Why I made paneer from scratch
A while back I found Kosher Paneer cheese at Costco. I did some research and found that it’s similar to Haloumi cheese in that you can dice it, brown it and it holds it’s shape.
I ended up writing a post/recipe for my sister site Everyday Gluten Free, which I used to write for the Chicago Tribune, including paneer cheese.
I wanted to re-do the recipe for Kosher Everyday…but I couldn’t find Kosher paneer cheese nearby. There wasn’t enough time to go to Costco, and the cheese wasn’t available for delivery.
So…I made it from scratch
How to make Paneer Cheese
I did what anyone looking for a recipe does.
I Googled it.
It’s actually pretty straight forward to make paneer. All you need is three ingredients.
- Whole milk
- Lemon Juice
You also need a cheesecloth bag, which of course I ordered on Amazon.
I used the recipe from The Kitchn – How to Make Paneer Cheese in 30 Minutes
It worked fairly well. My only error was in not having the milk hot enough when I added the lemon juice. So as per the instructions I added more lemon juice. Then I realized that the milk wasn’t quite the right color and the curds hadn’t completely separated.
So I heated it some more. That worked.
The finished product
I pressed all the liquid out of the cheese, I think I did a pretty good job. I laid the cheese filled bag on a plate, put another plate over it and then stacked a bajillion cans on top to further press the liquid out of the cheese.
It came out great, but a little softer than the store bought paneer. It was still delicious, but while I was able to sauté it, some of it did melt.
Here’s the recipePrint
Sure, you can buy this firm cheese at the store to make your own homemade curries, but where’s the fun in that?! If you have a pot, a strainer, and some cheesecloth, you can have fresh homemade paneer cheese in about 30 minutes.
- 1/2 gallon
- whole milk, not UHT pasteurized
- 1/4 cup lemon juice or vinegar
- 1/4 to 1/2 teaspoon salt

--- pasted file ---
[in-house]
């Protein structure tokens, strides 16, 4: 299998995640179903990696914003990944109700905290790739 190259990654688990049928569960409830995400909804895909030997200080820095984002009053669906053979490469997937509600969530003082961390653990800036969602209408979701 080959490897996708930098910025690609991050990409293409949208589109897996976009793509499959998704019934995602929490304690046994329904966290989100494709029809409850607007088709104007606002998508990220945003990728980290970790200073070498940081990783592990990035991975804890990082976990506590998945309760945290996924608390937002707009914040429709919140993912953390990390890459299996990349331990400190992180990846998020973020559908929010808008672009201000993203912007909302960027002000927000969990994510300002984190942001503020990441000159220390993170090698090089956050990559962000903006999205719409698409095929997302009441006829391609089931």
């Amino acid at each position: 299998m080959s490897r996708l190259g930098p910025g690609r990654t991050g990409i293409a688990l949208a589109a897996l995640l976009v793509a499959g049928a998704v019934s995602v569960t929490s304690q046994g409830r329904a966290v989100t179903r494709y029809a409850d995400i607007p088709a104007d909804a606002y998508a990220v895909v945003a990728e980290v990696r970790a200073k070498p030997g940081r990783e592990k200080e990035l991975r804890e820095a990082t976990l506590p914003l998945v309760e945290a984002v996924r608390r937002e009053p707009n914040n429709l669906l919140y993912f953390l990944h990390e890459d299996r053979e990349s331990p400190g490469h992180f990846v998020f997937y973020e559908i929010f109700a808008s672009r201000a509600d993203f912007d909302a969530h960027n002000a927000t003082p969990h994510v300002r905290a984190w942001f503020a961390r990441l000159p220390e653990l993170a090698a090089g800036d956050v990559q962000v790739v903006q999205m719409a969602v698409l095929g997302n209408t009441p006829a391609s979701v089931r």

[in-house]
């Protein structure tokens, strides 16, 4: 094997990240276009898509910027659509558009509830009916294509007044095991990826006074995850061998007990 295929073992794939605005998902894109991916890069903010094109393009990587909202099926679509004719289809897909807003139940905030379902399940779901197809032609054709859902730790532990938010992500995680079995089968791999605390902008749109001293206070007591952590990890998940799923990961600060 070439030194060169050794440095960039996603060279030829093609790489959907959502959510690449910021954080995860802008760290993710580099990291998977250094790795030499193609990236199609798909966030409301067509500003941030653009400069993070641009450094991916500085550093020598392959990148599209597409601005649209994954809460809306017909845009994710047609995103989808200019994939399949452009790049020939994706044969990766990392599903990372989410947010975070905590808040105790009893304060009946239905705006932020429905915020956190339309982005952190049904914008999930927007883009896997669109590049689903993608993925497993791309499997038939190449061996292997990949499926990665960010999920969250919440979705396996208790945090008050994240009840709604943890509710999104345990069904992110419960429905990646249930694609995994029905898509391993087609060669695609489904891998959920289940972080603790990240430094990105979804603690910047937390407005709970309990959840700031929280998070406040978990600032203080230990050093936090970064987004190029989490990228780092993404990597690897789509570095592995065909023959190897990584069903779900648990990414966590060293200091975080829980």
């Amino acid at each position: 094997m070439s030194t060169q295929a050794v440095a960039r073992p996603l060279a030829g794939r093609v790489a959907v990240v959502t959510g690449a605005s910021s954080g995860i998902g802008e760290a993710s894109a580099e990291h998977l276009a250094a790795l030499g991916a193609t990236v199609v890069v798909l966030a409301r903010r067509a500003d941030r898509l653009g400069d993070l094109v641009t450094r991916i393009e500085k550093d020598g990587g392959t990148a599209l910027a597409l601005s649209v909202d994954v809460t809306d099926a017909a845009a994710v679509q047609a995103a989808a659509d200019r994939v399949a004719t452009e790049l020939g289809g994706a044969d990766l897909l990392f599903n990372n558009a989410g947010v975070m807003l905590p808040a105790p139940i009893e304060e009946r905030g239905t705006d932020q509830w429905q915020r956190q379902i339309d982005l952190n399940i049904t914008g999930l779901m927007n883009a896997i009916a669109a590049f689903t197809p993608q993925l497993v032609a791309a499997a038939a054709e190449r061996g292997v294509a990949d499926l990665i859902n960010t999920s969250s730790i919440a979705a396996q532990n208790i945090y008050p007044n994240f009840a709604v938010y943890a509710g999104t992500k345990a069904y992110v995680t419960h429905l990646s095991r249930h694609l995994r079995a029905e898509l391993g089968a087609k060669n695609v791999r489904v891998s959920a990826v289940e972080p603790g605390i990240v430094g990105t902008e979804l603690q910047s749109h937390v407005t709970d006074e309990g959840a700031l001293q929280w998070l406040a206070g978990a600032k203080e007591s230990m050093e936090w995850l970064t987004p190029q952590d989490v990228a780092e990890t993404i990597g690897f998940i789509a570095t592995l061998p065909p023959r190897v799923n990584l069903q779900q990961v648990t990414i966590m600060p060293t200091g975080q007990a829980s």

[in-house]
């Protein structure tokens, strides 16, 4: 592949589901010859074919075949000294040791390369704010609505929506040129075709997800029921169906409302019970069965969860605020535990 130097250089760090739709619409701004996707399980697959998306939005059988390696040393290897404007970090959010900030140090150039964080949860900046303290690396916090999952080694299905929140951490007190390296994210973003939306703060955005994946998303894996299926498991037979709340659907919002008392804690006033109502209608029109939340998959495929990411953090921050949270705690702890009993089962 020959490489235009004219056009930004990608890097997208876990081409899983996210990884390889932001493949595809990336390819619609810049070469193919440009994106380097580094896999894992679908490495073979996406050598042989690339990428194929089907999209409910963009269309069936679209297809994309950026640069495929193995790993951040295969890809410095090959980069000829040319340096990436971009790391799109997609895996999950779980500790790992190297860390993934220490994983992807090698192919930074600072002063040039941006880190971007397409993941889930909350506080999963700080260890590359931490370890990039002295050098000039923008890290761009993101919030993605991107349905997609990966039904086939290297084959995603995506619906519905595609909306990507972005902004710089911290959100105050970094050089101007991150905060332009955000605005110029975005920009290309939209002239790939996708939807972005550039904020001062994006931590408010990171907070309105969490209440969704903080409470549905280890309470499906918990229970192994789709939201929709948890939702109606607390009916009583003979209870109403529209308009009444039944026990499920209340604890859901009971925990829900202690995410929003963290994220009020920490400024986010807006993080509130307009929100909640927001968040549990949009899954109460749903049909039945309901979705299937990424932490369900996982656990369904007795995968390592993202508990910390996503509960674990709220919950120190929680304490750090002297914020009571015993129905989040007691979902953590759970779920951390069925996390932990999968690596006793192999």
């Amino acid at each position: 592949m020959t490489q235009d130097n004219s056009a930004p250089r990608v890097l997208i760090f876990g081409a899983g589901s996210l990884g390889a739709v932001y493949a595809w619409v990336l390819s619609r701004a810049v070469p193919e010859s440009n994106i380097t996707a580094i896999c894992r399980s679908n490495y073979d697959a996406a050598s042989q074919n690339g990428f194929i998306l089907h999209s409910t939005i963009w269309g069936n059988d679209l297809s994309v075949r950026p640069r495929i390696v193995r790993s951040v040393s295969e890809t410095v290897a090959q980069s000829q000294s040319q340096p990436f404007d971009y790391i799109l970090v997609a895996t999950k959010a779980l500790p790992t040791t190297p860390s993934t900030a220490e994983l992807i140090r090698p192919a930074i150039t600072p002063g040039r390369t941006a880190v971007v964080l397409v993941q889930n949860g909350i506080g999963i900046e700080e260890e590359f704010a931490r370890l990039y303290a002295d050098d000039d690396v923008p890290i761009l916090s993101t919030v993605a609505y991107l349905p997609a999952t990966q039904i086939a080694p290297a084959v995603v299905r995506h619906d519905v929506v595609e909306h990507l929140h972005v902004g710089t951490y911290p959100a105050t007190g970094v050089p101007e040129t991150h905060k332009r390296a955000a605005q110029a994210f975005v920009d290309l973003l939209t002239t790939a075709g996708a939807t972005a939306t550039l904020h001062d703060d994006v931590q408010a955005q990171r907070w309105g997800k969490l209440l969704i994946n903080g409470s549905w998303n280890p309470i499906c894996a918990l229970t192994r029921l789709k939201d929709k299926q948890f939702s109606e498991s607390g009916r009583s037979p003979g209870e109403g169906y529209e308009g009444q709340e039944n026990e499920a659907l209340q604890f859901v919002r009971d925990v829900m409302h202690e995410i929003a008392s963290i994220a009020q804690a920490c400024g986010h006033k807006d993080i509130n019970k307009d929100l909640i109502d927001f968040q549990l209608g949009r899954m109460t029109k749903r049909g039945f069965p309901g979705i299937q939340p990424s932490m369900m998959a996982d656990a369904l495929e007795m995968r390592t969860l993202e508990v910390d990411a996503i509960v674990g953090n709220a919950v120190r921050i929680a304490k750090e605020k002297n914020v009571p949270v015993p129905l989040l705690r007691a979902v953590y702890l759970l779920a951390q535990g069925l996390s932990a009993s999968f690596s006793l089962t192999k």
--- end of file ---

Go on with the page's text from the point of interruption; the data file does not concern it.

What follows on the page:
Heat the milk: Pour the milk into the saucepan and set over medium heat. Bring the milk to a bare simmer — just below the boil at around 200°F. Stir the milk occasionally, scraping the bottom of the pot to make sure the milk doesn’t scald. When ready, the milk will look foamy and steamy.
Add the lemon juice: Remove the milk from heat and stir in the lemon juice. The milk should begin to curdle immediately, but it’s ok if it doesn’t.
Let the milk stand for 10 minutes: Cover the milk and let stand for 10 minutes to give the acid time to completely separate the curds and whey. At the end of 10 minutes, the curds should be completely separated and the liquid should look yellow and watery. If the milk hasn’t separated, try adding another tablespoon of acid. If it still won’t separate, check your milk and be sure you are using non-UHT milk; this kind of milk won’t separate.
Strain the curds: Set a strainer or colander over a mixing bowl and line it with cheesecloth, a nut bag, or other straining cloth. Carefully scoop or pour the curds into the strainer, letting the whey collect in the bowl beneath.
Squeeze the curds: Gather the cheesecloth in your hand and gently squeeze to remove the excess whey.
Salt the curds: Open the cheesecloth and sprinkle 1/4 teaspoon of salt over the curds. Stir gently and taste. Add more salt if desired.
Press the curds: Transfer the curds (still in the cheesecloth) to a large dinner plate. Shape them into a rough square and then fold the cheesecloth tightly around the curds to form a neat rectangular package. Set a second plate on top of the package and weigh it down. Press for at least 15 minutes or up to 1 hour.
Use or refrigerate the paneer: Once pressed, your paneer is finished and ready to use. You can use it immediately or refrigerate for up to two days. Refrigerated paneer will be firmer and less likely to crumble than fresh paneer.
This recipe can be found here using this link.
Keywords: Paneer, homemade cheese, kosher, gluten free
Here’s a link to Garlic Gnocchi with Paneer and Spinach that uses Homemade Paneer Cheese!